To cope with the insecurities that arise when a student goes rogue, the first thing to remember is that your teaching is probably not at fault. Most likely, these students would have done the same thing whether you were teaching the best class ever or just teaching to get the class over with. Lots of good teachers have had rogue students.
There is often more to do to meet the challenge of rougis than just coping with your own emotional reaction, though. The following tips will help you deal with rougis, whether their deviation from your sequence is merely perplexing (but harmless), distracts other students, or as sometimes can be the case, creates a dangerous classroom environment requiring immediate intervention.
One thing you can try is limiting your use of the phrase “Do what feels right in your body.” Some students may interpret the instruction to “Do what feels right” as permission to do any pose they feel like doing, so instead of using that phrase, make your intentions more clear. For example, if your intention is that your class move into downward facing dog after having just done three sun salutations, you might want to give them a specific alternative to downdog, such as the option to rest in child’s pose, rather than telling them to do what feels right. Otherwise, some students who feel energized instead of in need of a rest might think you mean it’s acceptable to kick up to a handstand because they are “feeling it.”
Once I came to understand that a student’s decision to go rogue doesn’t reflect on my teaching, I found a sufficient level of detachment from the situation to accept the harmless rougis.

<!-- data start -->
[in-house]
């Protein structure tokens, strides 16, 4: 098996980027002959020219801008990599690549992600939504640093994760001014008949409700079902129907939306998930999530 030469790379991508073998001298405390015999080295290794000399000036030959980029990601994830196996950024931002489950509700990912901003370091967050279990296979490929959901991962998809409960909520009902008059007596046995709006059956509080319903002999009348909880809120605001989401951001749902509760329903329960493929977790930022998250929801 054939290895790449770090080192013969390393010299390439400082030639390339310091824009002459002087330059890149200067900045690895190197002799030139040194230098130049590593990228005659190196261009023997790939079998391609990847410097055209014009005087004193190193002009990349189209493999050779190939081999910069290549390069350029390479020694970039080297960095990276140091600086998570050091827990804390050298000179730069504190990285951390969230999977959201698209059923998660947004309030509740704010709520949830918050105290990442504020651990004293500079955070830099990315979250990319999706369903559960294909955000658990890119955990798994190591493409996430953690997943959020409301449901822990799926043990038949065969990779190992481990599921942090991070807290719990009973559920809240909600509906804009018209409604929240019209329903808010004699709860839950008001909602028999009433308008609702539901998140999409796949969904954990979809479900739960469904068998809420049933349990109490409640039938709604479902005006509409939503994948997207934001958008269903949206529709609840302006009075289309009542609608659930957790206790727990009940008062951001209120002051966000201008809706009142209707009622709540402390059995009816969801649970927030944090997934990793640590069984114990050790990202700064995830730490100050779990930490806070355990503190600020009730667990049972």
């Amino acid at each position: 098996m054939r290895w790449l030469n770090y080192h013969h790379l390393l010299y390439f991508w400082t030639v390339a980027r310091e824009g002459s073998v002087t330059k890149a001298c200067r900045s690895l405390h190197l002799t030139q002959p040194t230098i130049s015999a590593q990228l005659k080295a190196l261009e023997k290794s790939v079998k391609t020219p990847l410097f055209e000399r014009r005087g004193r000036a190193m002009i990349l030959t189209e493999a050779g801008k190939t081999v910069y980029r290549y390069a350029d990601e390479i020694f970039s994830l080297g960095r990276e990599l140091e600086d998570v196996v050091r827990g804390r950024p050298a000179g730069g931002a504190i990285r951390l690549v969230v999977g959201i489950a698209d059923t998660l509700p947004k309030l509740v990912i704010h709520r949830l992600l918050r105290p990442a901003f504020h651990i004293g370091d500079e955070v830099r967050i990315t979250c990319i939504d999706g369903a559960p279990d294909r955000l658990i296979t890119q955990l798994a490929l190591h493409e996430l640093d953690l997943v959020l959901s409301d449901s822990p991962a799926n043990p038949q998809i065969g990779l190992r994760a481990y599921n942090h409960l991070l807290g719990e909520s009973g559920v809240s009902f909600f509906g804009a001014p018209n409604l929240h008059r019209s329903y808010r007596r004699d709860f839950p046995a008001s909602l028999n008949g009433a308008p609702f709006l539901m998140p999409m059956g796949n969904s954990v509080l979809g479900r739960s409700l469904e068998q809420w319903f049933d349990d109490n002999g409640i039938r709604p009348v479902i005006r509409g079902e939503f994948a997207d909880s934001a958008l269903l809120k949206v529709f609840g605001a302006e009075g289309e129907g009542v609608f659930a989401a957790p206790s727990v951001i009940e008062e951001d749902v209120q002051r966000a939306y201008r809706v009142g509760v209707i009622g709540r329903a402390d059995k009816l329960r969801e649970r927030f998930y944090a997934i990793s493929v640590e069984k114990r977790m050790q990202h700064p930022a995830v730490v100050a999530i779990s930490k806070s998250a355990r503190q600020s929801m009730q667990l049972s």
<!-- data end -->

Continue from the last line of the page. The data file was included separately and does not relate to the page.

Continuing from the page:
Yes, it would be ideal to have as cohesive a group as possible, to have everyone on the same page and working on the same thing, because that creates less temptation for students to look around the room to see what’s going on. If everyone is working on warrior II, there is less head turning than there is when the group is in warrior II and the rogue is in parsvottanasana (pyramid pose). The rougi stands out and thus attracts attention. But at the end of the day, if the worst impact the rougi does is distracting others, then perhaps his or her deviation from the group can actually serve as a message to other students to learn to disengage from their external senses in order to pay complete attention to their own practice. In this case, words of encouragement from the teacher to keep the students’ attention focused can help students to resist the temptation to look at the rougi. If the rougi’s practice is very distracting, you can ask the student to move to the back of the room to reduce his or her potential to distract others.